Jonathan Foster: what’s your story?


In the first of our series of “What’s your story?” posts, we heard from Lee Petts, Chief Executive of the OESG.  In this post, you can get to know founder member Jonathan Foster.


Q. What does your company do?

Petroleum Safety Services Limited (PSSL) specialises in the planning of petroleum exploration and production operation onshore UK, including safety and environmental management systems, land acquisition, planning applications, environmental permit applications, wellsite design and wellsite construction supervision. Employing a team of highly skilled and qualified personnel, PSSL delivers a competent and comprehensive service to its clients, ensuring they meet and exceed regulatory compliance.


Q. How long have you been working with the onshore oil and gas industry?

I established PSSL in 2006, having previously worked for a number of oil and gas exploration companies.


Q. How did you start?

I started at the bottom, as a labourer on seismic drilling rigs overseas. When oil exploration was being undertaken in the eighties in North Yorkshire a number of men from my village were offered employment and they never looked back. Likewise, when the opportunity arose, I too took it. I worked my way through the various roles, gaining a reputation for hard work, reliability and accountability. I progressed into management, working initially for geophysical survey companies then working for oil companies planning deep borehole drilling operations. I went on to establish PSSL in 2006.


Q. What do you enjoy most about your work?

Proving people wrong.

The petroleum industry is perceived to be a dirty and dangerous industry that is only interested in profit. This perception leads to much opposition when it comes to planning applications for exploratory drilling. Whilst we work hard to allay people’s concerns from the outset, until they physically experience it first hand, it is difficult for them to appreciate how un-intrusive drilling operations can be.

For example, I was planning an operation in the north of England early in the 2000s, which had much opposition and media coverage. Planning permission was granted and we went about building the wellsite. As the site took shape the locals commented on how well the site was constructed. When we drilled the well the locals commented on how quiet the rig was. Unfortunately, the well was not successful in encountering petroleum and the site was restored. Prior to restoration, I had a conversation with the main objector to the drilling operation. He said “had I known then, what I know now I would not have made such a fuss about it”. That’s when I know that I and my company have done our job right.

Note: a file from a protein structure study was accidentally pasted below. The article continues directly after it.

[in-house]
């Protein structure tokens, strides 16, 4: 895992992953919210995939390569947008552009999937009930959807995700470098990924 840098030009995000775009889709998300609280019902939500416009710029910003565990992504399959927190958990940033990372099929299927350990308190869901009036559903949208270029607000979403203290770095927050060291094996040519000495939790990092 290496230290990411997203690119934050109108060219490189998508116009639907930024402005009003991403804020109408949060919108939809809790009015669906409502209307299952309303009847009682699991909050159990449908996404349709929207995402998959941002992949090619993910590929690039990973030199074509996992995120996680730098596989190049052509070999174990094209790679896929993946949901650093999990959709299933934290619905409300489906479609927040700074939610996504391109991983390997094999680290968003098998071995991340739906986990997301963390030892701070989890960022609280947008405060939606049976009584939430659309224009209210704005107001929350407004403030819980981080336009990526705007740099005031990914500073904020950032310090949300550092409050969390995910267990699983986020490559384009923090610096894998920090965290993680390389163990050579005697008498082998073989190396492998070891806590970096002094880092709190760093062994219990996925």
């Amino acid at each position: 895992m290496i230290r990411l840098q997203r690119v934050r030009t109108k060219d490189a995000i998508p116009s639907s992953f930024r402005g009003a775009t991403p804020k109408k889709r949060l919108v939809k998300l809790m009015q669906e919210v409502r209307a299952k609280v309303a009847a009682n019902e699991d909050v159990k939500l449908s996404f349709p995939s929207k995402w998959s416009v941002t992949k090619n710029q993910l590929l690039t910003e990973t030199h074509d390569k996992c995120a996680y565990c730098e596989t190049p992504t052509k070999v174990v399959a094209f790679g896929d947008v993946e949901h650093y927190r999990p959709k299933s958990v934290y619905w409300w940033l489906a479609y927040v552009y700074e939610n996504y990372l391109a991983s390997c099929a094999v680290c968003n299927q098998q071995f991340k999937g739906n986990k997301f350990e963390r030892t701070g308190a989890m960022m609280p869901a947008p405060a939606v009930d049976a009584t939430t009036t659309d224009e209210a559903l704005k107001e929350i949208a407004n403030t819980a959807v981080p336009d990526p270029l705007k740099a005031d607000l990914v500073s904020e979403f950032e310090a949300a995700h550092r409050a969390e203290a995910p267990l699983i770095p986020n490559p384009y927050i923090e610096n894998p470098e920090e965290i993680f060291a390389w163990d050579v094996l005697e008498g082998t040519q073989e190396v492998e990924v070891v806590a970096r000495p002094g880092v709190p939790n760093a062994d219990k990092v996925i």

Q. What motivates you?

Respect. Not money. Granted we need to make a profit so we can reinvest in our people and their continued development but ultimately it is respect that drives me. Firstly, respect from our clients as we demonstrate we can deliver a competent service. Secondly, respect from the Regulators as we demonstrate we can operate within regulation and thirdly, most importantly, respect from our stakeholders who live and work alongside our operations. They are unlikely to see the effort we put in to ensure the operations are carried out without incident or significant impact.


Q. How do you see the future of onshore oil and gas developing?

I see future of the onshore oil and gas industry developing at a slow pace initially. We are still some way off returning to the level of activity we have previously seen in the seventies and early eighties.  That said, once the industry can demonstrate that extraction of gas from shale can be carried out without pollution or damage to the environment, and that developments are not as harmful as some opposition groups and commentators would have us believe, the industry should pick up pace. Only then will we and the rest of the UK have an understanding of the likely economic impact shale gas may have on the UK economy.